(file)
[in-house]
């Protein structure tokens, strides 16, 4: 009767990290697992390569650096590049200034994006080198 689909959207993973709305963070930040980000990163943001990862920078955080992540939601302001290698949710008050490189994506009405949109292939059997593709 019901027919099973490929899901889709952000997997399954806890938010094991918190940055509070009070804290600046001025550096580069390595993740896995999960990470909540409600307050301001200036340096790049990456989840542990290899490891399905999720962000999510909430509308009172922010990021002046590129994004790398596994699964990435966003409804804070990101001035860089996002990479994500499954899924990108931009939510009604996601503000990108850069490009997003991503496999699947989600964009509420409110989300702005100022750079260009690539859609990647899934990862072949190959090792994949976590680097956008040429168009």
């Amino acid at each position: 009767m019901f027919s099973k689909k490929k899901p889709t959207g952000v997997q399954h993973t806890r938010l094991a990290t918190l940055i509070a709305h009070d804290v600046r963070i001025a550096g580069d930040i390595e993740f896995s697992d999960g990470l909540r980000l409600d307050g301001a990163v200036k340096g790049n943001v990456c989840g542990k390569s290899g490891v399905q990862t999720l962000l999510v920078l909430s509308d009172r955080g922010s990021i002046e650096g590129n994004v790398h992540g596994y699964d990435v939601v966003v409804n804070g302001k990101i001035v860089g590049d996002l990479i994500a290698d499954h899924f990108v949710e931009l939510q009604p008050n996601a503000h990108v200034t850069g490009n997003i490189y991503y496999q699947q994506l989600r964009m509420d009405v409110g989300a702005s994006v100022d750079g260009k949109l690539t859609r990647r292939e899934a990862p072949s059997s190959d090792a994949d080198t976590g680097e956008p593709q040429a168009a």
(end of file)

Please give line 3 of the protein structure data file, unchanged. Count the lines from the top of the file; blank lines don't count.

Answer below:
């Amino acid at each position: 009767m019901f027919s099973k689909k490929k899901p889709t959207g952000v997997q399954h993973t806890r938010l094991a990290t918190l940055i509070a709305h009070d804290v600046r963070i001025a550096g580069d930040i390595e993740f896995s697992d999960g990470l909540r980000l409600d307050g301001a990163v200036k340096g790049n943001v990456c989840g542990k390569s290899g490891v399905q990862t999720l962000l999510v920078l909430s509308d009172r955080g922010s990021i002046e650096g590129n994004v790398h992540g596994y699964d990435v939601v966003v409804n804070g302001k990101i001035v860089g590049d996002l990479i994500a290698d499954h899924f990108v949710e931009l939510q009604p008050n996601a503000h990108v200034t850069g490009n997003i490189y991503y496999q699947q994506l989600r964009m509420d009405v409110g989300a702005s994006v100022d750079g260009k949109l690539t859609r990647r292939e899934a990862p072949s059997s190959d090792a994949d080198t976590g680097e956008p593709q040429a168009a």